TFA sent along a bunch of coursework to complete prior to training in summer. Though the coursework is apparently not going to be tracked by TFA in any way, I figured I’d dive in and try to glean some good information from it. (Note: this is not going to be a polished, well-written post. It’s mostly just for me.) There are lots of readings and post-reading questions in the packet, so I’m going to use the blog to keep track of some of my initial responses to the questions and ideas TFA is posing. The first section presented four topics: Charter Schools, Common Core Standards, Politics and Teacher Evaluations. I was to choose three, read the corresponding articles, and think to myself about how these issues will affect me and my students, and what elements of the issues are not covered in the readings.
I chose charter schools first since I am going to be working at a charter. I read a Daily News piece presenting an overview of both sides of the charter issue, a Times piece about charter attrition rates, and a Chalkbeat piece on charter leaders meeting with Chancellor Farina. I know about most of these issues already because of my relationship with education-oriented non-profits, but I was most interested by two things. First off, the Daily News piece tried to be balanced, but it underplayed the implications of non-unionized charters. The article reads:
Nine out of 10 New York City charters aren’t unionized, which gives them more freedom to put their staffs through rigorous training, lengthen the workday, adjust salaries, and hire and fire teachers — and school leaders — at will.
That’s in stark contrast to district schools, which have to abide by what can be rigid and stifling laws and contract rules.
In other words, charter school leaders have the freedom to make the types of smart decisions that are the hallmark of almost all well-run organizations.
Well, that’s a super kind framing of the issue. Those “rigid and stifling laws and contract rules” could also be called crucial protections for teachers. I can’t imagine what it will feel like to work as a teacher and know I am an at-will employee, fireable at any time (although very soon, I’ll find out). I imagine that this lack of job security could negatively impact many teachers’ ability to do their jobs, and ultimately that will harm students. Lack of unions is one of my biggest concerns with regard to charters. Second point of interest: the Chalkbeat article linked to another article about a coalition of charter school leaders who seek to work closely with Farina and de Blasio on education reform and policy. My new school happens to be on that list, and my new principal has been very vocal in much of the coverage around de Blasio and his position on charters. It will be interesting to see firsthand how this coalition’s work with De Blasio affects or doesn’t affect our school and students. I’m certainly encouraged by the fact that my principal is seemingly looking to build a productive relationship with the mayor, unlike certain charter leaders.
I chose the Common Core Standards next. They assigned two Times editorials with opposing views, a Politico piece expanding on the union’s objections, and an overview from the Washington Post. My only issue with the readings was that although they showed different points of view on whether or not the Common Cores will work, none of them questioned the basis on which the Common Cores are built: that testing is an accurate way to measure our students and teachers, and that American students are truly falling behind the rest of the world. Diane Ravitch has framed America’s academics on the global spectrum in a vastly different light, and I think her work would be worth exploring in the course material as a counterpoint. That being said, since Common Core is a reality, my biggest concern is getting proper professional development.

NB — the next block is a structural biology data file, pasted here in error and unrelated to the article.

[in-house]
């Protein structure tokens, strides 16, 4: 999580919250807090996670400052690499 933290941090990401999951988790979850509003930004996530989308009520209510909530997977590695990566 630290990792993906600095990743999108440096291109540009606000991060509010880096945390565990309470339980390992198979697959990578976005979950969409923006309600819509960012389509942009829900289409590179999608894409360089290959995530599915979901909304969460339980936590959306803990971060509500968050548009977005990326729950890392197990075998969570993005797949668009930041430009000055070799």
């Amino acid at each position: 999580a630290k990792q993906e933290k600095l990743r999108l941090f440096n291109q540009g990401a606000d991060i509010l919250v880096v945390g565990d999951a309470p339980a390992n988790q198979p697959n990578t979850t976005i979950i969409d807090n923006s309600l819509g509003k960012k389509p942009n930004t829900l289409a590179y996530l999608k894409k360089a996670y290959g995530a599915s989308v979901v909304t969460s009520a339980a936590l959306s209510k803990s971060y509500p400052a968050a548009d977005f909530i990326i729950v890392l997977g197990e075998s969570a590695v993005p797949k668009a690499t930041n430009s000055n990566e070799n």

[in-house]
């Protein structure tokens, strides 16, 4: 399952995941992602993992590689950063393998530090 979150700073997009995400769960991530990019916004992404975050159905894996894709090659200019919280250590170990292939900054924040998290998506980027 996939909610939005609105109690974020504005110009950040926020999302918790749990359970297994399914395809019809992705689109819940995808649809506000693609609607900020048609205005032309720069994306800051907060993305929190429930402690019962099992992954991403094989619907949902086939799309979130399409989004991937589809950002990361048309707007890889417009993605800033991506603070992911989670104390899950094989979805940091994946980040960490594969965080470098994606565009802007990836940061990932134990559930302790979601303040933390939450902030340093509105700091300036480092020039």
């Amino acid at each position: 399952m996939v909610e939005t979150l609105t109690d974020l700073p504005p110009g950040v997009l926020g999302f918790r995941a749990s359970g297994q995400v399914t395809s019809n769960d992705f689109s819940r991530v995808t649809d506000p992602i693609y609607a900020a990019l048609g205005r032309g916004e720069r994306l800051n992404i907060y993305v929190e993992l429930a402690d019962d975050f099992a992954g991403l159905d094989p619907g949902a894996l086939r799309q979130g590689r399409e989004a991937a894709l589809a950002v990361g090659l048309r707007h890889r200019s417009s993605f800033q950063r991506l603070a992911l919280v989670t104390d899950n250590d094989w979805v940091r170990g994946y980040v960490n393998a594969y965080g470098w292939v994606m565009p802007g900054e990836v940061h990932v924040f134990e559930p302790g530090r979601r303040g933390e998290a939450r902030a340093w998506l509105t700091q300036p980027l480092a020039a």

My third set of readings focused on politics. These articles focused on de Blasio and Farina’s priorities. I was most interested in the following excerpt, from de Blasio’s website:
Ensure All Students are Reading at Grade Level by Third-Grade
A key indicator in determining if a child is falling behind is if he or she is reading at the appropriate grade level. Third grade is a pivotal year in development, as children switch from learning to read to reading comprehension. One in six students who cannot read at their grade level by the third grade does not graduate high school on time. This hurts a student’s ability to go to college or get a good job. That’s why reading at grade level must be an urgent priority. Bill de Blasio will ensure there are strong reading programs in every school that allow teachers and parents to continually monitor student progress in reading at grade level, and support students should they begin to fall behind. De Blasio will work with community partners to establish community and school-based reading programs, and he will raise awareness about the importance of reading at grade level through summer reading programs and expanded partnerships between DOE and the city’s three public library systems.
I am going to teach elementary, although I don’t know the grade yet. It seems like third grade is a critical year in the de Blasio/Farina administration, and so I’ll be interested to see how these reading programs develop, since I could very well be teaching third-graders or students on their way to third grade.